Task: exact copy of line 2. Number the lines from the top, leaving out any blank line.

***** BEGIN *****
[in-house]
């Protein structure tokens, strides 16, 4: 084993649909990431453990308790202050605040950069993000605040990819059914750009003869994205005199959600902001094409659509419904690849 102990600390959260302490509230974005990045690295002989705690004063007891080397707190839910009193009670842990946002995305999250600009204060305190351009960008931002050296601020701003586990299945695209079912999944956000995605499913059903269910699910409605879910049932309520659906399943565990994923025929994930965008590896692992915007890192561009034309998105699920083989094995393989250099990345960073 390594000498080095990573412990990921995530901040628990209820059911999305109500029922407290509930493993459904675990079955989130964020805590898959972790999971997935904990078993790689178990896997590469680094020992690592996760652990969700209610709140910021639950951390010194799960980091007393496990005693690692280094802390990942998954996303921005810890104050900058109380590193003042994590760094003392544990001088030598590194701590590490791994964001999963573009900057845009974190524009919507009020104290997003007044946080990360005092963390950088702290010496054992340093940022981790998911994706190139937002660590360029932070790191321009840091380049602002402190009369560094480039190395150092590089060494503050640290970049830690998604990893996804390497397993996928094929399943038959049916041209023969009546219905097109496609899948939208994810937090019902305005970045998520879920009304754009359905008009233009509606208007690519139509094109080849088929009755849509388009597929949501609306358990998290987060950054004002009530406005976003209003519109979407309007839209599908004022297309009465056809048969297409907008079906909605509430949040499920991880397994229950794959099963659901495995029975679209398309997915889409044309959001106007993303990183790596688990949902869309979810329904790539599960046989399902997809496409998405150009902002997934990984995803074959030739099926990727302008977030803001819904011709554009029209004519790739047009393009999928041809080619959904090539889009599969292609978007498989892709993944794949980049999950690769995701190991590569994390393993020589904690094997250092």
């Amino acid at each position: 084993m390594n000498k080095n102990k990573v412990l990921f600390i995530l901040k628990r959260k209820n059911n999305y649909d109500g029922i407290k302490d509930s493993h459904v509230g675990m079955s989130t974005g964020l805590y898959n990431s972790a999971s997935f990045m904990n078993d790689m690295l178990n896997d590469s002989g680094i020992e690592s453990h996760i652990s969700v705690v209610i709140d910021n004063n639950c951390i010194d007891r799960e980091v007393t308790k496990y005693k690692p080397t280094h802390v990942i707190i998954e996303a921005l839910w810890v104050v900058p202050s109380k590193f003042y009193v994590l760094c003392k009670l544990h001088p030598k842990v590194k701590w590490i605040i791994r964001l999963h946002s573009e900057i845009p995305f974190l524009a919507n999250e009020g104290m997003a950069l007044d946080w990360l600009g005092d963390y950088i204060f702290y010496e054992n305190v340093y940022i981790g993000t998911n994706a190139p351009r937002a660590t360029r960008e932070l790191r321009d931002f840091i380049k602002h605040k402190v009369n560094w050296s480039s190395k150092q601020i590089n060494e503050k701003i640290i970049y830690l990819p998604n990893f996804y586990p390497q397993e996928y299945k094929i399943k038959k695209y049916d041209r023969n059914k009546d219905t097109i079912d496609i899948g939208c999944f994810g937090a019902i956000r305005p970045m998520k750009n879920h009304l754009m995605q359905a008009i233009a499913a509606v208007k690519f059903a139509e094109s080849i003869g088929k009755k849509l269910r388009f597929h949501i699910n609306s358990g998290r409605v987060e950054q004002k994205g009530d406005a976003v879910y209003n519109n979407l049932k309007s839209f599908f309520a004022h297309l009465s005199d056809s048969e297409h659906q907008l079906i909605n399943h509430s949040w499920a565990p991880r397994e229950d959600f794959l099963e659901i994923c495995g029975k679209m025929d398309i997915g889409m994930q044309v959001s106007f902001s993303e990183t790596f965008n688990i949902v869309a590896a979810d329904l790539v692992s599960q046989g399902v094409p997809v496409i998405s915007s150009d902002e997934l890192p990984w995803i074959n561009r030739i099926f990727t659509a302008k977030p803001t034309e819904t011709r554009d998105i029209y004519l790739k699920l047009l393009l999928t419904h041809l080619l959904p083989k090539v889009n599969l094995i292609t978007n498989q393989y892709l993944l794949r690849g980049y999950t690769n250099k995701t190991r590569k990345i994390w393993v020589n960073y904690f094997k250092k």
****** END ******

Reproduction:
């Protein structure tokens, strides 16, 4: 084993649909990431453990308790202050605040950069993000605040990819059914750009003869994205005199959600902001094409659509419904690849 102990600390959260302490509230974005990045690295002989705690004063007891080397707190839910009193009670842990946002995305999250600009204060305190351009960008931002050296601020701003586990299945695209079912999944956000995605499913059903269910699910409605879910049932309520659906399943565990994923025929994930965008590896692992915007890192561009034309998105699920083989094995393989250099990345960073 390594000498080095990573412990990921995530901040628990209820059911999305109500029922407290509930493993459904675990079955989130964020805590898959972790999971997935904990078993790689178990896997590469680094020992690592996760652990969700209610709140910021639950951390010194799960980091007393496990005693690692280094802390990942998954996303921005810890104050900058109380590193003042994590760094003392544990001088030598590194701590590490791994964001999963573009900057845009974190524009919507009020104290997003007044946080990360005092963390950088702290010496054992340093940022981790998911994706190139937002660590360029932070790191321009840091380049602002402190009369560094480039190395150092590089060494503050640290970049830690998604990893996804390497397993996928094929399943038959049916041209023969009546219905097109496609899948939208994810937090019902305005970045998520879920009304754009359905008009233009509606208007690519139509094109080849088929009755849509388009597929949501609306358990998290987060950054004002009530406005976003209003519109979407309007839209599908004022297309009465056809048969297409907008079906909605509430949040499920991880397994229950794959099963659901495995029975679209398309997915889409044309959001106007993303990183790596688990949902869309979810329904790539599960046989399902997809496409998405150009902002997934990984995803074959030739099926990727302008977030803001819904011709554009029209004519790739047009393009999928041809080619959904090539889009599969292609978007498989892709993944794949980049999950690769995701190991590569994390393993020589904690094997250092």